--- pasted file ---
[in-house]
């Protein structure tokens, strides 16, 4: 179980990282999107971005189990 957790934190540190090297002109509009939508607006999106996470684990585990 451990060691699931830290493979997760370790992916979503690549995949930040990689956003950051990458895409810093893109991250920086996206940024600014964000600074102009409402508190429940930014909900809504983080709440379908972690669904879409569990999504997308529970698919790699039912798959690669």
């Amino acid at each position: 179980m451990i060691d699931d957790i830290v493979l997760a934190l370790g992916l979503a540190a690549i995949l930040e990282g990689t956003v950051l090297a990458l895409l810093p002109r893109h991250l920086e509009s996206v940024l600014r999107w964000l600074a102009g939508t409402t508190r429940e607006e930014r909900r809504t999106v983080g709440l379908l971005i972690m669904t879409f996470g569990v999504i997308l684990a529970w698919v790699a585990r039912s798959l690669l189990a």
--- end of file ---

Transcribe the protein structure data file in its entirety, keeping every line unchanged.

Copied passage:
[in-house]
């Protein structure tokens, strides 16, 4: 179980990282999107971005189990 957790934190540190090297002109509009939508607006999106996470684990585990 451990060691699931830290493979997760370790992916979503690549995949930040990689956003950051990458895409810093893109991250920086996206940024600014964000600074102009409402508190429940930014909900809504983080709440379908972690669904879409569990999504997308529970698919790699039912798959690669």
């Amino acid at each position: 179980m451990i060691d699931d957790i830290v493979l997760a934190l370790g992916l979503a540190a690549i995949l930040e990282g990689t956003v950051l090297a990458l895409l810093p002109r893109h991250l920086e509009s996206v940024l600014r999107w964000l600074a102009g939508t409402t508190r429940e607006e930014r909900r809504t999106v983080g709440l379908l971005i972690m669904t879409f996470g569990v999504i997308l684990a529970w698919v790699a585990r039912s798959l690669l189990a």